Bolivians Were Smart Enough To Kick McDonald’s Out, Here’s Why We Should Do The Same

Posted on July 17, 2014 in GlobeScope, Health and Life, Staff Picks

By Ayushi Vig:

No matter what, the one thing I always thought I’d be able to count on wherever I go was the presence of a McDonald’s, the ubiquitous fast-food chain that really needs no introduction, that most of us unconsciously accept as an integral part of daily life. A place where you can’t get a Big Mac seems set apart from the rest of the normal world–not because of the burger alone, but because McDonald’s has come to define so much more than just food. We may not admit it, but the sheer presence of a McDonald’s seems to promise civilization and modernity. In this crazily diverse and often intimidating world, McDonald’s is a pattern among the chaos for us to hold onto.

McDonald's Bolivia

But not, as it turns out, in Bolivia. Here, McDonald’s is the polar opposite of everything that it represents for many.

After fourteen years of perseverance, McDonald’s finally decided to shut down its Bolivian outlets, completely disappearing from the nation in 2002. Bolivia is presently the only country in the Americas, and indeed one of the few around the world, which does not have a McDonald’s. But what makes Bolivia so unique is that it completely rejected McDonald’s; it chose not to have it around–during the fourteen years that the chain was present in the country, it brought in nothing but loss. In a world where McDonald’s means so much, that is truly remarkable, and it is still making headlines more than ten years later.

The documentary Fast Food Off the Shelf: Why McDonald’s Went Bankrupt in Bolivia (2011) was created to explore just what makes Bolivia so remarkably unique. It features interviews with sociologists, cooks, nutritionists, and educators, who point out that it isn’t that Bolivians are anti-hamburgers–indeed, the indigenous street hamburger market continues to flourish–but rather that Bolivians are anti-fast food.

For Bolivians, a good meal is one prepared with time, care, and strict standards of hygiene – the complete opposite of everything that fast food is. Moreover, in their minds, food simply cannot be a commercial entity. Bolivians operate on a food system that is based locally, protecting the needs of native farmers, retailers, and markets. Many aspects of their food network do not even involve money, with farmers working collectively to produce rich, healthy crops. And amazingly enough, Bolivians refuse to compromise – even after extremely economically viable options in a country where the majority lives below the poverty line and works long hours each day.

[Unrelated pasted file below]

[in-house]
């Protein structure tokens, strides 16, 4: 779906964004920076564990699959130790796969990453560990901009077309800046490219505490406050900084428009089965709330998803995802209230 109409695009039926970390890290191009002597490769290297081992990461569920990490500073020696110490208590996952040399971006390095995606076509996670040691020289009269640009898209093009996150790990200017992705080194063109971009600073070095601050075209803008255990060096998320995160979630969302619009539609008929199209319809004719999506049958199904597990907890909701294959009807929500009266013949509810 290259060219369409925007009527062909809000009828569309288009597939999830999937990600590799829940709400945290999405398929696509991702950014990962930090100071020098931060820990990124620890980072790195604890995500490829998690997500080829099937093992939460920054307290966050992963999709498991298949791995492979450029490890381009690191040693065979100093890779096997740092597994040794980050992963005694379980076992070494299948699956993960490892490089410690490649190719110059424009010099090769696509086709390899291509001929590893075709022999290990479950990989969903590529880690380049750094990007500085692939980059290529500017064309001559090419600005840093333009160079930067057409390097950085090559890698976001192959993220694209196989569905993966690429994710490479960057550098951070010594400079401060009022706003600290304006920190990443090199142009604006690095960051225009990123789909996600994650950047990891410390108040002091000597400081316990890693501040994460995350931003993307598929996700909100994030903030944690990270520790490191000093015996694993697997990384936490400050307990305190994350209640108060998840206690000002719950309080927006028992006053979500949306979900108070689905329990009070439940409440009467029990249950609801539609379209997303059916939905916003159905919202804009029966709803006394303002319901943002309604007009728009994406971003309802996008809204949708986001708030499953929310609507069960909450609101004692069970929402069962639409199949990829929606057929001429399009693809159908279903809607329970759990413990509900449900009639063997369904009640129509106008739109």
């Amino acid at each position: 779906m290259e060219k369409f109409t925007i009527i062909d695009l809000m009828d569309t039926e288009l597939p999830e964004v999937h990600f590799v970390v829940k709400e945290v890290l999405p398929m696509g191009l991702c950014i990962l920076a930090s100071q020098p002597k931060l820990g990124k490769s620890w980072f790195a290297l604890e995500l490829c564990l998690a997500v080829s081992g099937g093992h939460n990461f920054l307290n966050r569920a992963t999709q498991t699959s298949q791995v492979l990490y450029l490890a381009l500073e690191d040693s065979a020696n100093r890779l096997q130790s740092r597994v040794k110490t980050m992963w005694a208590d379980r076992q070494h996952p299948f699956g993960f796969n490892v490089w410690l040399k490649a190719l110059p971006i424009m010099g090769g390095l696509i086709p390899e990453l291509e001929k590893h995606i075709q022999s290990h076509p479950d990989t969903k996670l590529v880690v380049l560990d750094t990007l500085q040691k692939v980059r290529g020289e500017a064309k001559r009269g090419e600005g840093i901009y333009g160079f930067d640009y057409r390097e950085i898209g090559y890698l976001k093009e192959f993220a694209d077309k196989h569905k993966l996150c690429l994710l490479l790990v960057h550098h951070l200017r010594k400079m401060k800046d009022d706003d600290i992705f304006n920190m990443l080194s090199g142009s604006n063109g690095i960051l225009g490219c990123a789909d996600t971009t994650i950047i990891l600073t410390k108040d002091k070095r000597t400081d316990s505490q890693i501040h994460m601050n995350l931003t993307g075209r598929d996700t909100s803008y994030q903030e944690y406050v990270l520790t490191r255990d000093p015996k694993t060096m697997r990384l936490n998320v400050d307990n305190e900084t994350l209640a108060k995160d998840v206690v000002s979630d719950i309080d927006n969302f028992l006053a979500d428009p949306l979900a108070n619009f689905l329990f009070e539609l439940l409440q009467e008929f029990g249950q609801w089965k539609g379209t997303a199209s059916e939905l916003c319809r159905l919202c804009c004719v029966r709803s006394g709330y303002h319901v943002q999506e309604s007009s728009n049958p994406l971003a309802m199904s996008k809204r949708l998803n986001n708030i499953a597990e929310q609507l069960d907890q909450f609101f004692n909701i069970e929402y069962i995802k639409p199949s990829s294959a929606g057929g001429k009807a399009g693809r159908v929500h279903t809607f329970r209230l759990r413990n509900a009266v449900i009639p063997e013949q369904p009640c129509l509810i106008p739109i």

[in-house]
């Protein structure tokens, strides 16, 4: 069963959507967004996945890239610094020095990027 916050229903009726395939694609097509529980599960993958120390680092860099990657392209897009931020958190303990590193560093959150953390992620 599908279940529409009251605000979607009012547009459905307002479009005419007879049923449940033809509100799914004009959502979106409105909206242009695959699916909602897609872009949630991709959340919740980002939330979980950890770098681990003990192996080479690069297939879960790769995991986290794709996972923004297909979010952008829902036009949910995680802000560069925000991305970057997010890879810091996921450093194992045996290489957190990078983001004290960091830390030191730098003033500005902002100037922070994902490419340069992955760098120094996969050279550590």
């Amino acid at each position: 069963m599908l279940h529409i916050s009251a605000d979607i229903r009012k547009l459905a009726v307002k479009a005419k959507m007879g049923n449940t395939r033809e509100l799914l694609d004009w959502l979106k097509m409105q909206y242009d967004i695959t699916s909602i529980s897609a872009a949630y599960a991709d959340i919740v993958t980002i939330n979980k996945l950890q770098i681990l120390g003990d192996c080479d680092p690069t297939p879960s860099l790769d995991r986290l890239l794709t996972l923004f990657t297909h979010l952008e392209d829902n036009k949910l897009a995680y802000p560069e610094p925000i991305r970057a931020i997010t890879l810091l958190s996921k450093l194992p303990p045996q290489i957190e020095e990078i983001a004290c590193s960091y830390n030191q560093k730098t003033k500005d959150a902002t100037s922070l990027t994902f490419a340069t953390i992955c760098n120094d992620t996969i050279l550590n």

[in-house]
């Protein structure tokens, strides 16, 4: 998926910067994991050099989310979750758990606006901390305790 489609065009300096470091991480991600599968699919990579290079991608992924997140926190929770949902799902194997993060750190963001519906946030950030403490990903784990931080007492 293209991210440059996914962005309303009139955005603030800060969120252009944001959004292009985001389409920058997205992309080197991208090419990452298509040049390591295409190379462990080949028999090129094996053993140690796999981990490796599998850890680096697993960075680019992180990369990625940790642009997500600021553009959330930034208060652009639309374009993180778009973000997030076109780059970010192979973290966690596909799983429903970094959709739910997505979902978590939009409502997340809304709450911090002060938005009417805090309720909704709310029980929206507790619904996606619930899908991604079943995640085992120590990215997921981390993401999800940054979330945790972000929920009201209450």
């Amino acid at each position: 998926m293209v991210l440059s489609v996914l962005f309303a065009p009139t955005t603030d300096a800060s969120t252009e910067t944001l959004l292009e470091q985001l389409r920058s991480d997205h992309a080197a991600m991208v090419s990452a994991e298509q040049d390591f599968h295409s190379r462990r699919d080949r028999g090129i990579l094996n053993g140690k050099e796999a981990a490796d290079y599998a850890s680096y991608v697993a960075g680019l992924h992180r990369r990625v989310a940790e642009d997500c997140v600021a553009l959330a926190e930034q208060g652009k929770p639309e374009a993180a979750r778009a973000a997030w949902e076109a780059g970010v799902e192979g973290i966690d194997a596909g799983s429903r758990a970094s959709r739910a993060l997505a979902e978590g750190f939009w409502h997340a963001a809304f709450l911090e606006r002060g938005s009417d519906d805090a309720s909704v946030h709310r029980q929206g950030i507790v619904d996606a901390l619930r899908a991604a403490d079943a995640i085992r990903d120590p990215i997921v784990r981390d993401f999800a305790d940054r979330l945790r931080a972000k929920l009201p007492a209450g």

Despite everything, Bolivians still choose to invest time and energy into what is going into their bodies. Can we say the same about ourselves?

Fast food has taken Indians by storm, and has completely transformed the way people eat. Not only have international franchises profitably expanded their businesses in the country, but our traditional food has also undergone alterations to better suit the needs of the fast food industry. Idlis and dosas can be whipped up in under five minutes, as can kathi rolls–and that is nothing more than what we have come to expect.

Unlike Bolivians, Indians have embraced this new lifestyle on-the-go. Instead of resisting foreign commercial ventures, which are undoubtedly driving indigenous ventures out of business, we can’t get enough of them. We can’t wait for Dunkin’ Donuts and Starbucks to reach us. We can’t wait to order takeout from Domino’s or grab yogurt from Cocoberry. We can’t wait for our food to be prepared, no matter whether that is at the cost of nutrition or hygiene. We compromise, and most of us don’t even think twice.

We’re winning short-lived and ultimately empty gains, of time, money, and ease. But in the process, we lose out on so much more. We’re losing health, we’re losing hygiene, we’re losing to obesity and disease, all for what is ultimately a desire for simple convenience and a lack of willpower. Despite what it seems, fast food is not a win-win industry; it’s win-lose. The franchises, of course, win, and we lose. I know, I know–we’ve all heard it before. We’ve all realized it, Indians and Bolivians and the rest of the world.

The Bolivians are smart enough to stick to the winning side. But are we?

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